Below is a complete transcript of the relevant segment from the Thursday, February 10, Last Word with Lawrence O’Donnell on MSNBC:
LAWRENCE O’DONNELL: As we monitor the crisis in Egypt, the director of National Intelligence, James Clapper, had to walk back some of his comments today about the Muslim Brotherhood, after being asked by a House committee whether the group was using the chaos to gain power.
JAMES CLAPPER, DIRECTOR OF NATIONAL INTELLIGENCE: The term "Muslim Brotherhood" is an umbrella term for a variety of movements. In the case of Egypt, a very heterogeneous group, largely secular, which has eschewed violence and has decried al-Qaeda as a perversion of Islam.
O’DONNELL: A spokesperson later clarified that Director Clapper meant the Mubarak-controlled political system, not the Muslim Brotherhood, has been largely secular. The Muslim Brotherhood is the latest excuse for the right wing to whip up anti-Islamic hysteria, including the old standby that President Obama is secretly a Muslim. Joining me now, Democratic Rep. Keith Ellison of Minnesota, the first Muslim elected to Congress. Thank you very much for joining us, Congressman Ellison.
REP. KEITH ELLISON (D-MN): Good to be here, Lawrence.
O’DONNELL: Congressman, last night on this program, I had your colleague Steve King of Iowa, and we showed video of him meeting with his constituents where they believe, of course, that President Obama is a Muslim, and they believe he didn’t grow up American. And Steve King would not contradict them, would not enlighten them in any way. I asked him to please go back to those constituents and tell them the truth about the President. I’m not sure he’s going to. Is there any way that you could approach your colleagues out of basic human decency and say, could you please start telling the truth about the President on this?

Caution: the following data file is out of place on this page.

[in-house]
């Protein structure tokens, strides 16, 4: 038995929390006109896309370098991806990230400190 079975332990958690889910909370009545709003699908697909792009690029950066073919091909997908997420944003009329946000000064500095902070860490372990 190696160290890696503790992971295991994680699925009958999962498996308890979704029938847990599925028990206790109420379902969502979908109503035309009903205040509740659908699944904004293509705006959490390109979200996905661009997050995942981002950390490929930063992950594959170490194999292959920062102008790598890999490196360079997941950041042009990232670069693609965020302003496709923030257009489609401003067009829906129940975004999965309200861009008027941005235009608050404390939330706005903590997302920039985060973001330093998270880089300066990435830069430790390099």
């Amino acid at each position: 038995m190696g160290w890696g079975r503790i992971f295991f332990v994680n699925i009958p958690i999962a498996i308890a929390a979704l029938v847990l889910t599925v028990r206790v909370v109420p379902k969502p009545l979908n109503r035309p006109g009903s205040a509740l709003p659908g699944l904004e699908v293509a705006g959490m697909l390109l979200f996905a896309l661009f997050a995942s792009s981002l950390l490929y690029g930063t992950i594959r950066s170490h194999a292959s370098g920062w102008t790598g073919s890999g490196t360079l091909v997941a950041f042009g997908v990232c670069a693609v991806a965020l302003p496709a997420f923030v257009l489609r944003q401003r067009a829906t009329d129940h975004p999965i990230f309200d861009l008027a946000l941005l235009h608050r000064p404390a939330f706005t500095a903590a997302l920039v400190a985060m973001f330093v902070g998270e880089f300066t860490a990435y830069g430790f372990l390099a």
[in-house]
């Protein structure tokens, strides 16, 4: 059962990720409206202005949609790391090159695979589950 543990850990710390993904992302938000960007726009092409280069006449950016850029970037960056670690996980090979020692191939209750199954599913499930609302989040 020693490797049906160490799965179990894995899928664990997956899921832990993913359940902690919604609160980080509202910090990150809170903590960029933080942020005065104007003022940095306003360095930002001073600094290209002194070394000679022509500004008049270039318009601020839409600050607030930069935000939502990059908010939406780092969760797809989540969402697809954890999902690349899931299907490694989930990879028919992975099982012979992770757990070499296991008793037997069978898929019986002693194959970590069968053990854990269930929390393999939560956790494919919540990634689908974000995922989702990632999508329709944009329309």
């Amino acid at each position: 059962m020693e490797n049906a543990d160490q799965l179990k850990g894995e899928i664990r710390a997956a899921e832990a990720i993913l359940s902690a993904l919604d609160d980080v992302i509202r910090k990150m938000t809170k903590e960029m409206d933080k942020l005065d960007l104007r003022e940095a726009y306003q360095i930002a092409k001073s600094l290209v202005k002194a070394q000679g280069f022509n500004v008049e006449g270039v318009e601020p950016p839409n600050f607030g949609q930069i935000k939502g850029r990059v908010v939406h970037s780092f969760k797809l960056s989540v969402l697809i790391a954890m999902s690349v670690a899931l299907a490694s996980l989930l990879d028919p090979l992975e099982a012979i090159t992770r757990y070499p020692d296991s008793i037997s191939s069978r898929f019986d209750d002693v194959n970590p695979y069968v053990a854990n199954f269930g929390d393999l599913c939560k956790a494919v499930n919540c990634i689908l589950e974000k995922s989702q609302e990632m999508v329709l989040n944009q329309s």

ELLISON: Let me just tell you I’d be more than happy to help enlighten my colleagues about issues about Islam, about the world in general. I think it is the obligation of every member of Congress to tell the truth, if you know. One of the things that I appreciate about John McCain during the presidential run is when somebody said Senator Obama’s an Arab, he did say, no, he isn’t, not that there’s anything wrong with being one. And that was an honorable thing to do. And I think that any member of Congress who would do less than that is not living up to the standards that the people expect.
O’DONNELL: Congressman, in terms of events in Egypt tonight, I’d like to get your sense of the Muslim Brotherhood and what to expect if they do become part of a power-sharing government. Apparently, at this time, their leaders poll very badly among the Egyptian population. And they seem to represent approximately 20 percent of the people. What would be your anticipation of the Muslim Brotherhood’s role in a future Egyptian government?